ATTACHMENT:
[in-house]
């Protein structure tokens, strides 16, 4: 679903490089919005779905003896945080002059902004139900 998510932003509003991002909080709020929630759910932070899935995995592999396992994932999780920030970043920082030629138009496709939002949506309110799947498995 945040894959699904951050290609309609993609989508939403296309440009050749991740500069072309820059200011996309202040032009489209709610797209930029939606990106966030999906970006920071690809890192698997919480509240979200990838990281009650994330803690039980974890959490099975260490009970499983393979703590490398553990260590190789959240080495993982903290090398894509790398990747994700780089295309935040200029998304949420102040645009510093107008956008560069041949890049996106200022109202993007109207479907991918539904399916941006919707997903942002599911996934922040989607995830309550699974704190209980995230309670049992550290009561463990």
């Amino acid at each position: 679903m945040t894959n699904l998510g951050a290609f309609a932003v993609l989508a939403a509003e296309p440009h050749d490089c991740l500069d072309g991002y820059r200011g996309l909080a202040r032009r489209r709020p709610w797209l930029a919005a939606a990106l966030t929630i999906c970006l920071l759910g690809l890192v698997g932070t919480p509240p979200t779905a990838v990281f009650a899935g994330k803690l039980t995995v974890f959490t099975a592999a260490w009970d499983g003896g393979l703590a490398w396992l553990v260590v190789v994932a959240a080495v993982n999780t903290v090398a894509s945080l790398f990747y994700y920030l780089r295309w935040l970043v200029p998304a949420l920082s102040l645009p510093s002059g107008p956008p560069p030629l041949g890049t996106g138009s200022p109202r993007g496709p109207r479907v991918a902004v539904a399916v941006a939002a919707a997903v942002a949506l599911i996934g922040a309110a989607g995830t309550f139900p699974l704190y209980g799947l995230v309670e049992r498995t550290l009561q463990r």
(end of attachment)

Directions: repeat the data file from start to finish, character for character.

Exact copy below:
[in-house]
């Protein structure tokens, strides 16, 4: 679903490089919005779905003896945080002059902004139900 998510932003509003991002909080709020929630759910932070899935995995592999396992994932999780920030970043920082030629138009496709939002949506309110799947498995 945040894959699904951050290609309609993609989508939403296309440009050749991740500069072309820059200011996309202040032009489209709610797209930029939606990106966030999906970006920071690809890192698997919480509240979200990838990281009650994330803690039980974890959490099975260490009970499983393979703590490398553990260590190789959240080495993982903290090398894509790398990747994700780089295309935040200029998304949420102040645009510093107008956008560069041949890049996106200022109202993007109207479907991918539904399916941006919707997903942002599911996934922040989607995830309550699974704190209980995230309670049992550290009561463990």
């Amino acid at each position: 679903m945040t894959n699904l998510g951050a290609f309609a932003v993609l989508a939403a509003e296309p440009h050749d490089c991740l500069d072309g991002y820059r200011g996309l909080a202040r032009r489209r709020p709610w797209l930029a919005a939606a990106l966030t929630i999906c970006l920071l759910g690809l890192v698997g932070t919480p509240p979200t779905a990838v990281f009650a899935g994330k803690l039980t995995v974890f959490t099975a592999a260490w009970d499983g003896g393979l703590a490398w396992l553990v260590v190789v994932a959240a080495v993982n999780t903290v090398a894509s945080l790398f990747y994700y920030l780089r295309w935040l970043v200029p998304a949420l920082s102040l645009p510093s002059g107008p956008p560069p030629l041949g890049t996106g138009s200022p109202r993007g496709p109207r479907v991918a902004v539904a399916v941006a939002a919707a997903v942002a949506l599911i996934g922040a309110a989607g995830t309550f139900p699974l704190y209980g799947l995230v309670e049992r498995t550290l009561q463990r």